The assembly ratified the proposed
constitution, without a single opposing voice, and was then dissolved; after which the Four Hundred were brought into the council chamber in the
following way.On account of the enemy at Decelea, all the Athenians were constantly on
the wall or in the ranks at the various military posts.
On that day the persons not in the secret were allowed to go home as usual,
while orders were given to the accomplices of the conspirators to hang
about, without making any demonstration, at some little distance from the
posts, and in case of any opposition to what was being done, to seize the
arms and put it down.
There were also some Andrians and Tenians, three hundred Carystians, and
some of the settlers in Aegina come with their own arms for this very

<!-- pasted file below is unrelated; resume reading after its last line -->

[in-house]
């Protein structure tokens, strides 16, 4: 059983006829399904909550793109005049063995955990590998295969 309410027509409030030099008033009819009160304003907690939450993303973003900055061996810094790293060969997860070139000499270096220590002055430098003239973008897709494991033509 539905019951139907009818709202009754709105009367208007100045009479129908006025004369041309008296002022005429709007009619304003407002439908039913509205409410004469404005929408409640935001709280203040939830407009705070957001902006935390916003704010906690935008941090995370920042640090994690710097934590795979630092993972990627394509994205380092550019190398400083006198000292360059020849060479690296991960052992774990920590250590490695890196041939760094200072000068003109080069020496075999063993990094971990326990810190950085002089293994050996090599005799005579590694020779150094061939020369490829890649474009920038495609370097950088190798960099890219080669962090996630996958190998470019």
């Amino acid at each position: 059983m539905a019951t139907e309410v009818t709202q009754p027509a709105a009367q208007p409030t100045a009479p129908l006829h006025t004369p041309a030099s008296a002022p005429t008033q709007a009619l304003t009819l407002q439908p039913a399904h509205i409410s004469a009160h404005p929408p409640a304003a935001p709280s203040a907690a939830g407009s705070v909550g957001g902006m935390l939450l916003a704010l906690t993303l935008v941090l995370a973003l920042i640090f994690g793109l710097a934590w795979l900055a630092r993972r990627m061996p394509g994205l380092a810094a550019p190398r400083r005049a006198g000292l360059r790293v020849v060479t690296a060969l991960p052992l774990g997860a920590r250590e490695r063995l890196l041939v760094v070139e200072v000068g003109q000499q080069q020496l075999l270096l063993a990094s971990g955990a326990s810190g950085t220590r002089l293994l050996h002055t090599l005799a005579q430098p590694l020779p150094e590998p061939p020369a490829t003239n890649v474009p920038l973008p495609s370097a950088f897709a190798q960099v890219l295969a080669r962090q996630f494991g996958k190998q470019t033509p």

purpose, who had received similar instructions.
These dispositions completed, the Four Hundred went, each with a dagger
concealed about his person, accompanied by one hundred and twenty Hellenic
youths, whom they employed wherever violence was needed, and appeared before
the Councillors of the Bean in the council chamber, and told them to take
their pay and be gone; themselves bringing it for the whole of the residue of their term of
office, and giving it to them as they went out.
Thucydides. The Peloponnesian War. London, J. M. Dent; New York, E. P. Dutton. 1910.
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